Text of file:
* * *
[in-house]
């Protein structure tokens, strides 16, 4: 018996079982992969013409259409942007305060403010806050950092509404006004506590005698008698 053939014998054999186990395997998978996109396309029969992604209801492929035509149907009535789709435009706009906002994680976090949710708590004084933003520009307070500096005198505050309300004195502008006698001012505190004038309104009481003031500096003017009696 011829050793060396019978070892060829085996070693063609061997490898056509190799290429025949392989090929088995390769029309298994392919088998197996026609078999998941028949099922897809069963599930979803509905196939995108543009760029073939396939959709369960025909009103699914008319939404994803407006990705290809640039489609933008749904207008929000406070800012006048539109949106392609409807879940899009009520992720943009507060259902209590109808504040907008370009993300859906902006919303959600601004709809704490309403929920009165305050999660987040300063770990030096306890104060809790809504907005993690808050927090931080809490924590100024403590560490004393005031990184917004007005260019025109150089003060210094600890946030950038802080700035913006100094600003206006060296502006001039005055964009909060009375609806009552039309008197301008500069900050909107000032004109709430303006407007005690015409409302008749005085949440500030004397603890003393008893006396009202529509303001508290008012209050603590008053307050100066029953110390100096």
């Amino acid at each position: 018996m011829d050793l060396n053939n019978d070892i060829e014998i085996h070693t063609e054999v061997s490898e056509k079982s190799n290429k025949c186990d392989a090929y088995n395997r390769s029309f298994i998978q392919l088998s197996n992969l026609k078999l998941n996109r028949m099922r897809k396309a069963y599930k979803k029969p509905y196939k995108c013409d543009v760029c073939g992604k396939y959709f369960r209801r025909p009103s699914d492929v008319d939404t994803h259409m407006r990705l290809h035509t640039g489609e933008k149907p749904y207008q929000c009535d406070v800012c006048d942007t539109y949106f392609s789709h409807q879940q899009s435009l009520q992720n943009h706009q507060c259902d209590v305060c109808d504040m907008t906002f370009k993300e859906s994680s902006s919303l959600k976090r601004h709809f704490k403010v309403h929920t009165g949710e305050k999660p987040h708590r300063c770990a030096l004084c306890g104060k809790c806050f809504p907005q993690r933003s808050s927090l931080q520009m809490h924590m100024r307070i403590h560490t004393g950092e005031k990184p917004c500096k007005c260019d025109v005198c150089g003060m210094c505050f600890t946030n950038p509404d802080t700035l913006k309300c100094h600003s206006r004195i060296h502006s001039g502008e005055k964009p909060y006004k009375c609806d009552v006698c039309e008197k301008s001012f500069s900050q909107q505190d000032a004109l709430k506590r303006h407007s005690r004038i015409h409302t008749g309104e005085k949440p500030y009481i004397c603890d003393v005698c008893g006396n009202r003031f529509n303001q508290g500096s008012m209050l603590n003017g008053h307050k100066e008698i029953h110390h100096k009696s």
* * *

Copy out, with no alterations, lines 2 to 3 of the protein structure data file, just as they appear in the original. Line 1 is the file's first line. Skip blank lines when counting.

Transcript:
């Protein structure tokens, strides 16, 4: 018996079982992969013409259409942007305060403010806050950092509404006004506590005698008698 053939014998054999186990395997998978996109396309029969992604209801492929035509149907009535789709435009706009906002994680976090949710708590004084933003520009307070500096005198505050309300004195502008006698001012505190004038309104009481003031500096003017009696 011829050793060396019978070892060829085996070693063609061997490898056509190799290429025949392989090929088995390769029309298994392919088998197996026609078999998941028949099922897809069963599930979803509905196939995108543009760029073939396939959709369960025909009103699914008319939404994803407006990705290809640039489609933008749904207008929000406070800012006048539109949106392609409807879940899009009520992720943009507060259902209590109808504040907008370009993300859906902006919303959600601004709809704490309403929920009165305050999660987040300063770990030096306890104060809790809504907005993690808050927090931080809490924590100024403590560490004393005031990184917004007005260019025109150089003060210094600890946030950038802080700035913006100094600003206006060296502006001039005055964009909060009375609806009552039309008197301008500069900050909107000032004109709430303006407007005690015409409302008749005085949440500030004397603890003393008893006396009202529509303001508290008012209050603590008053307050100066029953110390100096």
């Amino acid at each position: 018996m011829d050793l060396n053939n019978d070892i060829e014998i085996h070693t063609e054999v061997s490898e056509k079982s190799n290429k025949c186990d392989a090929y088995n395997r390769s029309f298994i998978q392919l088998s197996n992969l026609k078999l998941n996109r028949m099922r897809k396309a069963y599930k979803k029969p509905y196939k995108c013409d543009v760029c073939g992604k396939y959709f369960r209801r025909p009103s699914d492929v008319d939404t994803h259409m407006r990705l290809h035509t640039g489609e933008k149907p749904y207008q929000c009535d406070v800012c006048d942007t539109y949106f392609s789709h409807q879940q899009s435009l009520q992720n943009h706009q507060c259902d209590v305060c109808d504040m907008t906002f370009k993300e859906s994680s902006s919303l959600k976090r601004h709809f704490k403010v309403h929920t009165g949710e305050k999660p987040h708590r300063c770990a030096l004084c306890g104060k809790c806050f809504p907005q993690r933003s808050s927090l931080q520009m809490h924590m100024r307070i403590h560490t004393g950092e005031k990184p917004c500096k007005c260019d025109v005198c150089g003060m210094c505050f600890t946030n950038p509404d802080t700035l913006k309300c100094h600003s206006r004195i060296h502006s001039g502008e005055k964009p909060y006004k009375c609806d009552v006698c039309e008197k301008s001012f500069s900050q909107q505190d000032a004109l709430k506590r303006h407007s005690r004038i015409h409302t008749g309104e005085k949440p500030y009481i004397c603890d003393v005698c008893g006396n009202r003031f529509n303001q508290g500096s008012m209050l603590n003017g008053h307050k100066e008698i029953h110390h100096k009696s």